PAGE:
LOS ANGELES -- A putative neuroprotective agent failed to improve stroke patients' outcomes when given in conjunction with endovascular thrombectomy in the ESCAPE-NA1 trial, although those not given a thrombolytic did appear to benefit.

Nerinetide led to "good functional outcome," defined as a modified Rankin Scale (mRS) score of 0 to 2 at 90 days, in 64.1% of patients compared to 59.2% of patients getting placebo infusion (adjusted RR 1.04, 95% CI 0.96-1.14, P=0.35).

Nor were there benefits for mortality (12.2% vs 14.4%, adjusted RR 0.84, 0.63–1.13) or any other secondary outcomes or safety outcomes, Michael Hill, MD, of the University of Calgary, Alberta, reported here at the International Stroke Conference and online in The Lancet.

"Once again, the favourable effects of a neuroprotective drug reported consistently in preclinical models of brain ischaemia did not translate to clinical efficacy in humans with brain ischaemia," Graeme Hankey, MD, of the University of Western Australia in Perth, wrote in an accompanying editorial.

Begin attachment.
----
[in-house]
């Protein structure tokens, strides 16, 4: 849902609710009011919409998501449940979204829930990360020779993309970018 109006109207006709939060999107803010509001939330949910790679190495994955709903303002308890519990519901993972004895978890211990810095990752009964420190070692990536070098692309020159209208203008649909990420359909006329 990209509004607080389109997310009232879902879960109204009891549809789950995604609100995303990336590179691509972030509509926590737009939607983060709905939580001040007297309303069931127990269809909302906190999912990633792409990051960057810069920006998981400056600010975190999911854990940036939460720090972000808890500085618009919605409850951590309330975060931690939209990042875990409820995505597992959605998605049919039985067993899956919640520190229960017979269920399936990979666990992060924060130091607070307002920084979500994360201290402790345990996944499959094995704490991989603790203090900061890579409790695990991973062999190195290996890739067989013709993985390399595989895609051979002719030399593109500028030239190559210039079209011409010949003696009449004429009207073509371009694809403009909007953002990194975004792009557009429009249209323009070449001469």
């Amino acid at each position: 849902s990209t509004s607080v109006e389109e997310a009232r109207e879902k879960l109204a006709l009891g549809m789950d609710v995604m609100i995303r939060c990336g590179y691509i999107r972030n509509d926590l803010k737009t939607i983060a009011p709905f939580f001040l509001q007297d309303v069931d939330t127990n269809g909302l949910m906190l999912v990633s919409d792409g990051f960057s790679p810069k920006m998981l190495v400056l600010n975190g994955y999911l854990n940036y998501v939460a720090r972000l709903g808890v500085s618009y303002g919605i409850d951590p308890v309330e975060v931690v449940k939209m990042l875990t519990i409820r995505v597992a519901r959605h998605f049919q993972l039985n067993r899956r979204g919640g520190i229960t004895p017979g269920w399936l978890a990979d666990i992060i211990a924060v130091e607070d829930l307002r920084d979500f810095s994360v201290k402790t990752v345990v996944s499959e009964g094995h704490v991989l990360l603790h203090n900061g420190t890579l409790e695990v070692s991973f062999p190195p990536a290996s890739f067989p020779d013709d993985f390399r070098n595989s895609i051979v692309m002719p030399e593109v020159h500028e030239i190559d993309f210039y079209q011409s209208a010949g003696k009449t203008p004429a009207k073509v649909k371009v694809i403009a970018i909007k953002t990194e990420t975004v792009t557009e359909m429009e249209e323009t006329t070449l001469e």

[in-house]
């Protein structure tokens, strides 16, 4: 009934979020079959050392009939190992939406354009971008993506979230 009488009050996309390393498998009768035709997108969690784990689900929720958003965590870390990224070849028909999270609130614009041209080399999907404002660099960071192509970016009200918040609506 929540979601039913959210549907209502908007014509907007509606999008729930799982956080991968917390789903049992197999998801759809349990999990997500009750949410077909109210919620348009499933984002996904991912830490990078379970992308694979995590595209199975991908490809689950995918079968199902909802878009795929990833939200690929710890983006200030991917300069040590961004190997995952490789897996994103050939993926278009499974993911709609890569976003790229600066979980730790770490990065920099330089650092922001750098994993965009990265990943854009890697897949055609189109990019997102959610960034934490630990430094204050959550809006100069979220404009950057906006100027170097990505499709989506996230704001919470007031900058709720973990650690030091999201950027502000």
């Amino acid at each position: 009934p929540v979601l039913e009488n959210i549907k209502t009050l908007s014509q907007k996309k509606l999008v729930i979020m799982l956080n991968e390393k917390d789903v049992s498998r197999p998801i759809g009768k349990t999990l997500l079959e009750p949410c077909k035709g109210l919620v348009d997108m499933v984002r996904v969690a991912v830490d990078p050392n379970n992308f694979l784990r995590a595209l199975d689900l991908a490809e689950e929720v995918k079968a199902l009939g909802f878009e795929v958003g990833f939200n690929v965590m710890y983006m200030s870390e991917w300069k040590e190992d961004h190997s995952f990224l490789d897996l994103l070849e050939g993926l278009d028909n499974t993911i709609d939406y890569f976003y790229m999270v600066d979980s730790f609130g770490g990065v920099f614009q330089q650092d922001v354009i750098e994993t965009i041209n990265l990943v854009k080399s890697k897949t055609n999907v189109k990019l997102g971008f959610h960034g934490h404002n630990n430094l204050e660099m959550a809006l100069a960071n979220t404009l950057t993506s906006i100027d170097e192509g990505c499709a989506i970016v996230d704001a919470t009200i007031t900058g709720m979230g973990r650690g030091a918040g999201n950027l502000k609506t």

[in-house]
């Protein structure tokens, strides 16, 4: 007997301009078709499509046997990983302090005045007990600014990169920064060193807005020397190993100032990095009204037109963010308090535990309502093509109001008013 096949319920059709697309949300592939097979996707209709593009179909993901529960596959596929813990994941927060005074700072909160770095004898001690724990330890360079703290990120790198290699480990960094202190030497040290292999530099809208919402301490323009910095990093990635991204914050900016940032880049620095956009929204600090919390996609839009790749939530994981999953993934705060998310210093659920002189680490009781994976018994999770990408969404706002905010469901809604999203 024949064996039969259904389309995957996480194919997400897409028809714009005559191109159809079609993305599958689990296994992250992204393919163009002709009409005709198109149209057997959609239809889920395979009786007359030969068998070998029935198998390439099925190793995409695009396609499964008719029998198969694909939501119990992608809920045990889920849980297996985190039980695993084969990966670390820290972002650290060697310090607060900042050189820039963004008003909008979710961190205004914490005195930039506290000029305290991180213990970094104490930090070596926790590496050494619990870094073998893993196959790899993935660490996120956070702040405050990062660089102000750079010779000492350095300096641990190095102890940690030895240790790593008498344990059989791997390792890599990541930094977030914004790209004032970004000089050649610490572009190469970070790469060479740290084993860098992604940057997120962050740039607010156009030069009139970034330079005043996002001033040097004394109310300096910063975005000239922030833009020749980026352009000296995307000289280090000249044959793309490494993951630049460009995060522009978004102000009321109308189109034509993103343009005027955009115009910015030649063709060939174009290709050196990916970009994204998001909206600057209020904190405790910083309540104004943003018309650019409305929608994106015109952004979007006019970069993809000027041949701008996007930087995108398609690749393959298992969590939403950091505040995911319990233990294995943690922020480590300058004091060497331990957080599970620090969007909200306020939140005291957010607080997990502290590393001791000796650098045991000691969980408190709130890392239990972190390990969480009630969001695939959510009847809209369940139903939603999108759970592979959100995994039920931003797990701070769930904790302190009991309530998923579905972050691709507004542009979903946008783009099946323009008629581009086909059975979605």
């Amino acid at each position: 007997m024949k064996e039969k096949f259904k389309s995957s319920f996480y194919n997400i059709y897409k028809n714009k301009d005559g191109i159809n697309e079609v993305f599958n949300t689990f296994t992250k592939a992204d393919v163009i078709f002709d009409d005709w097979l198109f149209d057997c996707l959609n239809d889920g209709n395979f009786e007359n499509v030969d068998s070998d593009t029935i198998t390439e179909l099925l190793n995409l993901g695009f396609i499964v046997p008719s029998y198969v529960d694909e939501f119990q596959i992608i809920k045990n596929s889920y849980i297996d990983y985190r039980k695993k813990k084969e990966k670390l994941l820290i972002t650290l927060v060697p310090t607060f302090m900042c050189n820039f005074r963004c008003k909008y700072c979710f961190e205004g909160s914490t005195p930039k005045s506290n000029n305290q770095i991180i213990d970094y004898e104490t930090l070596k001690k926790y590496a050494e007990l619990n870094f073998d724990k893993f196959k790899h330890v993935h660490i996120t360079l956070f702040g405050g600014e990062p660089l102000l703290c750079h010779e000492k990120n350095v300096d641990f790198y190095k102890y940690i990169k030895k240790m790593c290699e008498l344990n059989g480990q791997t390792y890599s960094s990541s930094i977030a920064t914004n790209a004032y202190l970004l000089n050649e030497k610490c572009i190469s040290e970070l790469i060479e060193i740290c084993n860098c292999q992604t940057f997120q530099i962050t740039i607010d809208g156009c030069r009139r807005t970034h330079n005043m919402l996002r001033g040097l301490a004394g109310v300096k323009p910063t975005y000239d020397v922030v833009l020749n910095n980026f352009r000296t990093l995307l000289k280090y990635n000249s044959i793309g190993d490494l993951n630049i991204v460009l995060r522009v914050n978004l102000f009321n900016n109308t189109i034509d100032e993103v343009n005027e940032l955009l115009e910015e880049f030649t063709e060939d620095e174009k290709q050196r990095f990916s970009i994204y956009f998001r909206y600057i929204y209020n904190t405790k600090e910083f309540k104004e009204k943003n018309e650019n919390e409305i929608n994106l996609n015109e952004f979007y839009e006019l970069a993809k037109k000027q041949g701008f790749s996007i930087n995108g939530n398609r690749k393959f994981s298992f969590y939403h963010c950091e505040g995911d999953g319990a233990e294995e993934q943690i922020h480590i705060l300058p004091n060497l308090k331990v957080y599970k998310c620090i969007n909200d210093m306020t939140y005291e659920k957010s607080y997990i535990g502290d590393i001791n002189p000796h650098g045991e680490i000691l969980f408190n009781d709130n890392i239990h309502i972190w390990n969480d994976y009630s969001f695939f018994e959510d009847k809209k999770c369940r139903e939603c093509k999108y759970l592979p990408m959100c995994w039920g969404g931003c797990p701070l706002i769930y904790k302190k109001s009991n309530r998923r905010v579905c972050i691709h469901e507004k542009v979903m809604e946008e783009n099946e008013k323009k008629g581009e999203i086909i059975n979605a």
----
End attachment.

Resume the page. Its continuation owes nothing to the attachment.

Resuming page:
Nerinetide is a peptide drug believed to interrupt a pathway tied to excitotoxic neuron death in stroke. The agent had shown strongly positive effects in animal models including macaques with middle cerebral artery occlusion.

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Lower LDL Longer Is Better for Stroke Prevention

LOS ANGELES -- Longer time at a lower low-density lipoprotein (LDL) target appeared to improve secondary prevention in stroke survivors, an analysis of the Treat Stroke to Target trial showed.

Targeting 70 mg/dL reduced composite risk of ischemic stroke, myocardial infarction, new symptoms leading to urgent coronary or carotid revascularization, or death from cardiovascular causes of 9.6% compared with 12.9% for patients randomized to a 90-110 mg/dL target (P=0.019).